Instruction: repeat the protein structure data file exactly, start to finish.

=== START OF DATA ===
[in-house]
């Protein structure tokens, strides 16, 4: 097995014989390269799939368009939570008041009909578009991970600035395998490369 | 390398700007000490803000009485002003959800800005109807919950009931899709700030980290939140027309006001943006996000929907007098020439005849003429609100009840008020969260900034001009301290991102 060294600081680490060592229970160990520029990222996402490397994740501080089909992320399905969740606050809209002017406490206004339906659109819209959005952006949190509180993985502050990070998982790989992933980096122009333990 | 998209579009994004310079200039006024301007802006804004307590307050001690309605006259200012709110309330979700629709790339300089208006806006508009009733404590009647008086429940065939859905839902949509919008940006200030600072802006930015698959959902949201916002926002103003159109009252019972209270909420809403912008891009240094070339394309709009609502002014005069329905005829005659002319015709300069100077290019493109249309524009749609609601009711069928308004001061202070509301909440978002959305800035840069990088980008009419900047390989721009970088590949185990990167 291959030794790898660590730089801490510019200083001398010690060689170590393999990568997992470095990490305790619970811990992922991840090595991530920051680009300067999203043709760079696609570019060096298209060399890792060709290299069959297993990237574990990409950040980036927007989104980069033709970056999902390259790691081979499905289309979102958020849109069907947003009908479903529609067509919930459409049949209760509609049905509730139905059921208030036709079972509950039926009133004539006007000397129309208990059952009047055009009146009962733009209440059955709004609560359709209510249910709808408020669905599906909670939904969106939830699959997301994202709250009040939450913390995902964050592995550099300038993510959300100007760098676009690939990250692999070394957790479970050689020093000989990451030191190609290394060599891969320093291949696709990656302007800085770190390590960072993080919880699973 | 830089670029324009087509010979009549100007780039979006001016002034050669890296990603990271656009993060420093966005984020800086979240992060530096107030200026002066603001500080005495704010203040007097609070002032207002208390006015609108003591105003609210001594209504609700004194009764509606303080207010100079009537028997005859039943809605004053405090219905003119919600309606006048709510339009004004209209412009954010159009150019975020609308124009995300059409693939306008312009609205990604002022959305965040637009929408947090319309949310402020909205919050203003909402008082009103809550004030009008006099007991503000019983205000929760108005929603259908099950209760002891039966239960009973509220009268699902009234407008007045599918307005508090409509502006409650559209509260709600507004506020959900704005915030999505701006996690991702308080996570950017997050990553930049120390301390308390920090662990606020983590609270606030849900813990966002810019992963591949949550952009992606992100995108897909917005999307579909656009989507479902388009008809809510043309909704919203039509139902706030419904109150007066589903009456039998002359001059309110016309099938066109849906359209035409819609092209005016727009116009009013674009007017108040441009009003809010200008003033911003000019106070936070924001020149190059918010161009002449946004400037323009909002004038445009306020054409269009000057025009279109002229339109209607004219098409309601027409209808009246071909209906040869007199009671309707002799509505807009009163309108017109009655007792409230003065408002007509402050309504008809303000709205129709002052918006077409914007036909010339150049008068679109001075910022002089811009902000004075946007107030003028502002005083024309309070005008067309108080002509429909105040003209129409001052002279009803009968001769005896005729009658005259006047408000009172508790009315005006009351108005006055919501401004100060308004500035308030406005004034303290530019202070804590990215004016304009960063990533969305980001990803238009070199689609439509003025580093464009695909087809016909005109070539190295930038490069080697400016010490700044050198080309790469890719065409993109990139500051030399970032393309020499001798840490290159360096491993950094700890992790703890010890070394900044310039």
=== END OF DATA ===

[in-house]
């Protein structure tokens, strides 16, 4: 097995014989390269799939368009939570008041009909578009991970600035395998490369 | 390398700007000490803000009485002003959800800005109807919950009931899709700030980290939140027309006001943006996000929907007098020439005849003429609100009840008020969260900034001009301290991102 060294600081680490060592229970160990520029990222996402490397994740501080089909992320399905969740606050809209002017406490206004339906659109819209959005952006949190509180993985502050990070998982790989992933980096122009333990 | 998209579009994004310079200039006024301007802006804004307590307050001690309605006259200012709110309330979700629709790339300089208006806006508009009733404590009647008086429940065939859905839902949509919008940006200030600072802006930015698959959902949201916002926002103003159109009252019972209270909420809403912008891009240094070339394309709009609502002014005069329905005829005659002319015709300069100077290019493109249309524009749609609601009711069928308004001061202070509301909440978002959305800035840069990088980008009419900047390989721009970088590949185990990167 291959030794790898660590730089801490510019200083001398010690060689170590393999990568997992470095990490305790619970811990992922991840090595991530920051680009300067999203043709760079696609570019060096298209060399890792060709290299069959297993990237574990990409950040980036927007989104980069033709970056999902390259790691081979499905289309979102958020849109069907947003009908479903529609067509919930459409049949209760509609049905509730139905059921208030036709079972509950039926009133004539006007000397129309208990059952009047055009009146009962733009209440059955709004609560359709209510249910709808408020669905599906909670939904969106939830699959997301994202709250009040939450913390995902964050592995550099300038993510959300100007760098676009690939990250692999070394957790479970050689020093000989990451030191190609290394060599891969320093291949696709990656302007800085770190390590960072993080919880699973 | 830089670029324009087509010979009549100007780039979006001016002034050669890296990603990271656009993060420093966005984020800086979240992060530096107030200026002066603001500080005495704010203040007097609070002032207002208390006015609108003591105003609210001594209504609700004194009764509606303080207010100079009537028997005859039943809605004053405090219905003119919600309606006048709510339009004004209209412009954010159009150019975020609308124009995300059409693939306008312009609205990604002022959305965040637009929408947090319309949310402020909205919050203003909402008082009103809550004030009008006099007991503000019983205000929760108005929603259908099950209760002891039966239960009973509220009268699902009234407008007045599918307005508090409509502006409650559209509260709600507004506020959900704005915030999505701006996690991702308080996570950017997050990553930049120390301390308390920090662990606020983590609270606030849900813990966002810019992963591949949550952009992606992100995108897909917005999307579909656009989507479902388009008809809510043309909704919203039509139902706030419904109150007066589903009456039998002359001059309110016309099938066109849906359209035409819609092209005016727009116009009013674009007017108040441009009003809010200008003033911003000019106070936070924001020149190059918010161009002449946004400037323009909002004038445009306020054409269009000057025009279109002229339109209607004219098409309601027409209808009246071909209906040869007199009671309707002799509505807009009163309108017109009655007792409230003065408002007509402050309504008809303000709205129709002052918006077409914007036909010339150049008068679109001075910022002089811009902000004075946007107030003028502002005083024309309070005008067309108080002509429909105040003209129409001052002279009803009968001769005896005729009658005259006047408000009172508790009315005006009351108005006055919501401004100060308004500035308030406005004034303290530019202070804590990215004016304009960063990533969305980001990803238009070199689609439509003025580093464009695909087809016909005109070539190295930038490069080697400016010490700044050198080309790469890719065409993109990139500051030399970032393309020499001798840490290159360096491993950094700890992790703890010890070394900044310039």